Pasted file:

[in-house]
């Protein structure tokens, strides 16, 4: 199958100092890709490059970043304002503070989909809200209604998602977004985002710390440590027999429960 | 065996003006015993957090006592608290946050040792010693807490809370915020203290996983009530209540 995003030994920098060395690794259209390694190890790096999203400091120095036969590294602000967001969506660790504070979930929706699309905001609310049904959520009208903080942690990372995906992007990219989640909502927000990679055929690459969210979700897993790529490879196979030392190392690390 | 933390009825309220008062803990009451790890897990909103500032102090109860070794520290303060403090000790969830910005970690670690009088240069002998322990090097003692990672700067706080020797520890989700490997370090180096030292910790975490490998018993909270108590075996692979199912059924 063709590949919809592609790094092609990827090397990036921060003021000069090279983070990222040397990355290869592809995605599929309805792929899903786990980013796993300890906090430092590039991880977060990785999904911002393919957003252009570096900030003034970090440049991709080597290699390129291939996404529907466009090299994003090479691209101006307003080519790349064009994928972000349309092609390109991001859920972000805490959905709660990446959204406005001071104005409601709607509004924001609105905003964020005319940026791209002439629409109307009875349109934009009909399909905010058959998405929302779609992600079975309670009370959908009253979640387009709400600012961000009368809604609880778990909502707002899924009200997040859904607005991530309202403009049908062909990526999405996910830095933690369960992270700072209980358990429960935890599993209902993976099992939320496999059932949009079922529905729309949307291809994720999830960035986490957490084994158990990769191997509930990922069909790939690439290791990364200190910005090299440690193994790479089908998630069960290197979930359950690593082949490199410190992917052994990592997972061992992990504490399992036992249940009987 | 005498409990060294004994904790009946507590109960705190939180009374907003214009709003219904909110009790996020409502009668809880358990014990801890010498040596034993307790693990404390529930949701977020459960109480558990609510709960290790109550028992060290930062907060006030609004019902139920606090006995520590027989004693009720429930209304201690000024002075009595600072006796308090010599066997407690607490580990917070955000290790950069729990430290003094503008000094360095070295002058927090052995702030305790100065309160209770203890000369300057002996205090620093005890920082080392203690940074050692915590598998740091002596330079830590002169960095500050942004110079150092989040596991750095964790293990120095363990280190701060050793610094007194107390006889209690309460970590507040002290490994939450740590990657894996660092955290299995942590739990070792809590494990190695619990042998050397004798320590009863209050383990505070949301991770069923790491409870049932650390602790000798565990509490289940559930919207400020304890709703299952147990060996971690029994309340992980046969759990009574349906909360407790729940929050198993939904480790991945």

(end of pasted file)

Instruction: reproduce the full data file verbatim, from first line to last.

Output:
[in-house]
């Protein structure tokens, strides 16, 4: 199958100092890709490059970043304002503070989909809200209604998602977004985002710390440590027999429960 | 065996003006015993957090006592608290946050040792010693807490809370915020203290996983009530209540 995003030994920098060395690794259209390694190890790096999203400091120095036969590294602000967001969506660790504070979930929706699309905001609310049904959520009208903080942690990372995906992007990219989640909502927000990679055929690459969210979700897993790529490879196979030392190392690390 | 933390009825309220008062803990009451790890897990909103500032102090109860070794520290303060403090000790969830910005970690670690009088240069002998322990090097003692990672700067706080020797520890989700490997370090180096030292910790975490490998018993909270108590075996692979199912059924 063709590949919809592609790094092609990827090397990036921060003021000069090279983070990222040397990355290869592809995605599929309805792929899903786990980013796993300890906090430092590039991880977060990785999904911002393919957003252009570096900030003034970090440049991709080597290699390129291939996404529907466009090299994003090479691209101006307003080519790349064009994928972000349309092609390109991001859920972000805490959905709660990446959204406005001071104005409601709607509004924001609105905003964020005319940026791209002439629409109307009875349109934009009909399909905010058959998405929302779609992600079975309670009370959908009253979640387009709400600012961000009368809604609880778990909502707002899924009200997040859904607005991530309202403009049908062909990526999405996910830095933690369960992270700072209980358990429960935890599993209902993976099992939320496999059932949009079922529905729309949307291809994720999830960035986490957490084994158990990769191997509930990922069909790939690439290791990364200190910005090299440690193994790479089908998630069960290197979930359950690593082949490199410190992917052994990592997972061992992990504490399992036992249940009987 | 005498409990060294004994904790009946507590109960705190939180009374907003214009709003219904909110009790996020409502009668809880358990014990801890010498040596034993307790693990404390529930949701977020459960109480558990609510709960290790109550028992060290930062907060006030609004019902139920606090006995520590027989004693009720429930209304201690000024002075009595600072006796308090010599066997407690607490580990917070955000290790950069729990430290003094503008000094360095070295002058927090052995702030305790100065309160209770203890000369300057002996205090620093005890920082080392203690940074050692915590598998740091002596330079830590002169960095500050942004110079150092989040596991750095964790293990120095363990280190701060050793610094007194107390006889209690309460970590507040002290490994939450740590990657894996660092955290299995942590739990070792809590494990190695619990042998050397004798320590009863209050383990505070949301991770069923790491409870049932650390602790000798565990509490289940559930919207400020304890709703299952147990060996971690029994309340992980046969759990009574349906909360407790729940929050198993939904480790991945």